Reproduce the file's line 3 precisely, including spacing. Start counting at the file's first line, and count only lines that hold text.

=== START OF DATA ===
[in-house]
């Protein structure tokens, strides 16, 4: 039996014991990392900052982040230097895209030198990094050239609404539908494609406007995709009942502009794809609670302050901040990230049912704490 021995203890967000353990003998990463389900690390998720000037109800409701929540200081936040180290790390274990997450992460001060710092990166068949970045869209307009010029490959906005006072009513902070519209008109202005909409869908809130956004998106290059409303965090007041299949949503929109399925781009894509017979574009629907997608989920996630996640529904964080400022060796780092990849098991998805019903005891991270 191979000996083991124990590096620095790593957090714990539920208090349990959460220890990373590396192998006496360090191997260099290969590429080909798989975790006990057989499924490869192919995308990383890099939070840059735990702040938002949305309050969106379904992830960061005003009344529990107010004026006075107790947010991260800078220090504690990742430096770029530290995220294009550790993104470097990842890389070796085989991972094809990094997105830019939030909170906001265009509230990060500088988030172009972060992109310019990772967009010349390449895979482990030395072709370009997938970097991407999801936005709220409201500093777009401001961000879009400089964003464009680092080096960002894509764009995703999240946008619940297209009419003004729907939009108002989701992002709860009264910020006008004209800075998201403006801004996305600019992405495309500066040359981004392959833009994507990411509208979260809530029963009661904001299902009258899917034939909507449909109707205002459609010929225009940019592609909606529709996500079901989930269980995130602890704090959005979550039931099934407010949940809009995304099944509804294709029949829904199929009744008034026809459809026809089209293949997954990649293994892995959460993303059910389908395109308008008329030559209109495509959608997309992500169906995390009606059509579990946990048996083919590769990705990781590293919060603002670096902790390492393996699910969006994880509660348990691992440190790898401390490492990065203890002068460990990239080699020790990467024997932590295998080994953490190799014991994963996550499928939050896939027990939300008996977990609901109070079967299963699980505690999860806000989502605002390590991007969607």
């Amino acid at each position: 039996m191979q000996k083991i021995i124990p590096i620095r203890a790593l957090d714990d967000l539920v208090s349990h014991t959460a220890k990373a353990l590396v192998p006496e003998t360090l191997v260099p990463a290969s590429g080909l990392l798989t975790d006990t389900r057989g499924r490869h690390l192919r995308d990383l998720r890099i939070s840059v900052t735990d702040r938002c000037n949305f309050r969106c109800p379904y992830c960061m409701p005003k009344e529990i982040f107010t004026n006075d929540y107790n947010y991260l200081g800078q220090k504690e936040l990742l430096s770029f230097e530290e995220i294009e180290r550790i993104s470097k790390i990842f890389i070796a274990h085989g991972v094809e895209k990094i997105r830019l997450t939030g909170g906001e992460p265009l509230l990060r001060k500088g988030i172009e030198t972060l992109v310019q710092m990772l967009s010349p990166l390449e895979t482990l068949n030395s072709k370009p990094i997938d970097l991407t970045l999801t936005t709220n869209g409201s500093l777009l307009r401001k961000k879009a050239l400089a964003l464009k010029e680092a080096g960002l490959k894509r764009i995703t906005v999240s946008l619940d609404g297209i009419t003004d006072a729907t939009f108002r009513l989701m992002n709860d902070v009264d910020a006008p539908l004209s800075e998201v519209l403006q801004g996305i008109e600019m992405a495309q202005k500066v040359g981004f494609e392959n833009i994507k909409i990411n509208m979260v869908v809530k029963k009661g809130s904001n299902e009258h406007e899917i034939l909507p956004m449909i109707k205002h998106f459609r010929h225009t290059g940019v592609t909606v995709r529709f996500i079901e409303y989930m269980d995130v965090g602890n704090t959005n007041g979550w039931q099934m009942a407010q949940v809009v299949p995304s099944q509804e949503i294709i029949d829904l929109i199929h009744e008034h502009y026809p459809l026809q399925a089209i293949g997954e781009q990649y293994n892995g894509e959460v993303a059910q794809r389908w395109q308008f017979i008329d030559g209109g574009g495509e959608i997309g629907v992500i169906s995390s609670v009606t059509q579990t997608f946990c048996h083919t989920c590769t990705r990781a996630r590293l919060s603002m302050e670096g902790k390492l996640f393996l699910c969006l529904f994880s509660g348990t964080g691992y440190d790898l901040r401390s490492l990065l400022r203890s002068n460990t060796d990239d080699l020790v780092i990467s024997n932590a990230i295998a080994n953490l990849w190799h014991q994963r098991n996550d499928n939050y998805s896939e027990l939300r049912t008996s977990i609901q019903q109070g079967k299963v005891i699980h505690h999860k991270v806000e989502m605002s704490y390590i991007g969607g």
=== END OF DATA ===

């Amino acid at each position: 039996m191979q000996k083991i021995i124990p590096i620095r203890a790593l957090d714990d967000l539920v208090s349990h014991t959460a220890k990373a353990l590396v192998p006496e003998t360090l191997v260099p990463a290969s590429g080909l990392l798989t975790d006990t389900r057989g499924r490869h690390l192919r995308d990383l998720r890099i939070s840059v900052t735990d702040r938002c000037n949305f309050r969106c109800p379904y992830c960061m409701p005003k009344e529990i982040f107010t004026n006075d929540y107790n947010y991260l200081g800078q220090k504690e936040l990742l430096s770029f230097e530290e995220i294009e180290r550790i993104s470097k790390i990842f890389i070796a274990h085989g991972v094809e895209k990094i997105r830019l997450t939030g909170g906001e992460p265009l509230l990060r001060k500088g988030i172009e030198t972060l992109v310019q710092m990772l967009s010349p990166l390449e895979t482990l068949n030395s072709k370009p990094i997938d970097l991407t970045l999801t936005t709220n869209g409201s500093l777009l307009r401001k961000k879009a050239l400089a964003l464009k010029e680092a080096g960002l490959k894509r764009i995703t906005v999240s946008l619940d609404g297209i009419t003004d006072a729907t939009f108002r009513l989701m992002n709860d902070v009264d910020a006008p539908l004209s800075e998201v519209l403006q801004g996305i008109e600019m992405a495309q202005k500066v040359g981004f494609e392959n833009i994507k909409i990411n509208m979260v869908v809530k029963k009661g809130s904001n299902e009258h406007e899917i034939l909507p956004m449909i109707k205002h998106f459609r010929h225009t290059g940019v592609t909606v995709r529709f996500i079901e409303y989930m269980d995130v965090g602890n704090t959005n007041g979550w039931q099934m009942a407010q949940v809009v299949p995304s099944q509804e949503i294709i029949d829904l929109i199929h009744e008034h502009y026809p459809l026809q399925a089209i293949g997954e781009q990649y293994n892995g894509e959460v993303a059910q794809r389908w395109q308008f017979i008329d030559g209109g574009g495509e959608i997309g629907v992500i169906s995390s609670v009606t059509q579990t997608f946990c048996h083919t989920c590769t990705r990781a996630r590293l919060s603002m302050e670096g902790k390492l996640f393996l699910c969006l529904f994880s509660g348990t964080g691992y440190d790898l901040r401390s490492l990065l400022r203890s002068n460990t060796d990239d080699l020790v780092i990467s024997n932590a990230i295998a080994n953490l990849w190799h014991q994963r098991n996550d499928n939050y998805s896939e027990l939300r049912t008996s977990i609901q019903q109070g079967k299963v005891i699980h505690h999860k991270v806000e989502m605002s704490y390590i991007g969607g």